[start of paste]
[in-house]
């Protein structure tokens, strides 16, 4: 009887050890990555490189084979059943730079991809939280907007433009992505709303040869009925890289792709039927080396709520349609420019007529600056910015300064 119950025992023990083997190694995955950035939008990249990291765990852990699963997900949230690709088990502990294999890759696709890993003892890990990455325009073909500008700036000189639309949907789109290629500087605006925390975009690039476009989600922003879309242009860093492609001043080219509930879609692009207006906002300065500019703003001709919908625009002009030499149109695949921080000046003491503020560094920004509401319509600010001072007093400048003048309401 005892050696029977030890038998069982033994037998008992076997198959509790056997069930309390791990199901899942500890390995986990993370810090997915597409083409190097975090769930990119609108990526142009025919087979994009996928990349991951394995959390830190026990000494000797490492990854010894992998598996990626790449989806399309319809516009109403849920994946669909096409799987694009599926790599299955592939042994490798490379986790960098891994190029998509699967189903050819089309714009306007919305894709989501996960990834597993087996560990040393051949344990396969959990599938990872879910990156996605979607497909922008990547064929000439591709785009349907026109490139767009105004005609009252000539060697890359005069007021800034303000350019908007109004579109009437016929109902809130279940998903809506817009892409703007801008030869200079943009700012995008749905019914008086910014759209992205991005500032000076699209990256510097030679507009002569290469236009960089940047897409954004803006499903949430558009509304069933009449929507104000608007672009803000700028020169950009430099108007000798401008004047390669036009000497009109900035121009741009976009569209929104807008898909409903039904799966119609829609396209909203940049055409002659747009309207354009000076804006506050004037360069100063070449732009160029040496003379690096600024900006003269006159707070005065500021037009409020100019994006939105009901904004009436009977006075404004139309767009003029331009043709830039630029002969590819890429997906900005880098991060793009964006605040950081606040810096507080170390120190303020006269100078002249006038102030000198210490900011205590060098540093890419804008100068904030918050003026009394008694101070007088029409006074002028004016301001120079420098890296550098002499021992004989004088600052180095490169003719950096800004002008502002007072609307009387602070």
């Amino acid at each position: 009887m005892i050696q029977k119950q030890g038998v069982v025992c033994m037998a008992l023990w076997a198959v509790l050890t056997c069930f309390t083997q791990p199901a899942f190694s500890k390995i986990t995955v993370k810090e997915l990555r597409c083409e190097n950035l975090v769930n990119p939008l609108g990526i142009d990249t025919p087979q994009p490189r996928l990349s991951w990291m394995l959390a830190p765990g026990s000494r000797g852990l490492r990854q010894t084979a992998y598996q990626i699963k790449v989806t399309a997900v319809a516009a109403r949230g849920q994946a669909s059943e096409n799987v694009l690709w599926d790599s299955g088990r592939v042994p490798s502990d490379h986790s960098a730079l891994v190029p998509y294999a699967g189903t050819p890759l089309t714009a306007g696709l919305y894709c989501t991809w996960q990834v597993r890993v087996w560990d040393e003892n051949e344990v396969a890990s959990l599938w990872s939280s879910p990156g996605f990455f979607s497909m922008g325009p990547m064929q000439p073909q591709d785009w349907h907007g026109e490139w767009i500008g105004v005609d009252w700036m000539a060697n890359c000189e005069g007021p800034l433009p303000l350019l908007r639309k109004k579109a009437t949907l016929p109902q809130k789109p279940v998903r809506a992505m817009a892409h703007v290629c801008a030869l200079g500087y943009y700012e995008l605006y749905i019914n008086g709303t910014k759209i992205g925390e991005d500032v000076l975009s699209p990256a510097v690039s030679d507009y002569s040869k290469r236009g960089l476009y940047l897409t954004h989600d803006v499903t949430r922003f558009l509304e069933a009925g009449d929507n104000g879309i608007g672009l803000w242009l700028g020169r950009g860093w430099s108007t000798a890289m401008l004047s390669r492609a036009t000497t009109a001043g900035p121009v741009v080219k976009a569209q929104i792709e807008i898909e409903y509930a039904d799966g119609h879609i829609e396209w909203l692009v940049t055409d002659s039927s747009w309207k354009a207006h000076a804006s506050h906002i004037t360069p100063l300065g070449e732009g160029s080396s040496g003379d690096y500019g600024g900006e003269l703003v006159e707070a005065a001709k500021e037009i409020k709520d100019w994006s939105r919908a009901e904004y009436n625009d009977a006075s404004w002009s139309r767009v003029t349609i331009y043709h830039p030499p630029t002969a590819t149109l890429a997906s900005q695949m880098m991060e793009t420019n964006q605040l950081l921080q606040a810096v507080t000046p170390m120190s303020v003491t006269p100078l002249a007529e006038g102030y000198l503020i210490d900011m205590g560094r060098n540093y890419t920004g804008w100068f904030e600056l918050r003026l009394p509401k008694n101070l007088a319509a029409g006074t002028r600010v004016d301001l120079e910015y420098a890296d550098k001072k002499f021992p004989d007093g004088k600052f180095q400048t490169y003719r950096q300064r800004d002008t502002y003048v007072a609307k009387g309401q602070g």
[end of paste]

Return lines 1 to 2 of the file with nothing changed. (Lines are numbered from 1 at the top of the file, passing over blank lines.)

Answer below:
[in-house]
């Protein structure tokens, strides 16, 4: 009887050890990555490189084979059943730079991809939280907007433009992505709303040869009925890289792709039927080396709520349609420019007529600056910015300064 119950025992023990083997190694995955950035939008990249990291765990852990699963997900949230690709088990502990294999890759696709890993003892890990990455325009073909500008700036000189639309949907789109290629500087605006925390975009690039476009989600922003879309242009860093492609001043080219509930879609692009207006906002300065500019703003001709919908625009002009030499149109695949921080000046003491503020560094920004509401319509600010001072007093400048003048309401 005892050696029977030890038998069982033994037998008992076997198959509790056997069930309390791990199901899942500890390995986990993370810090997915597409083409190097975090769930990119609108990526142009025919087979994009996928990349991951394995959390830190026990000494000797490492990854010894992998598996990626790449989806399309319809516009109403849920994946669909096409799987694009599926790599299955592939042994490798490379986790960098891994190029998509699967189903050819089309714009306007919305894709989501996960990834597993087996560990040393051949344990396969959990599938990872879910990156996605979607497909922008990547064929000439591709785009349907026109490139767009105004005609009252000539060697890359005069007021800034303000350019908007109004579109009437016929109902809130279940998903809506817009892409703007801008030869200079943009700012995008749905019914008086910014759209992205991005500032000076699209990256510097030679507009002569290469236009960089940047897409954004803006499903949430558009509304069933009449929507104000608007672009803000700028020169950009430099108007000798401008004047390669036009000497009109900035121009741009976009569209929104807008898909409903039904799966119609829609396209909203940049055409002659747009309207354009000076804006506050004037360069100063070449732009160029040496003379690096600024900006003269006159707070005065500021037009409020100019994006939105009901904004009436009977006075404004139309767009003029331009043709830039630029002969590819890429997906900005880098991060793009964006605040950081606040810096507080170390120190303020006269100078002249006038102030000198210490900011205590060098540093890419804008100068904030918050003026009394008694101070007088029409006074002028004016301001120079420098890296550098002499021992004989004088600052180095490169003719950096800004002008502002007072609307009387602070």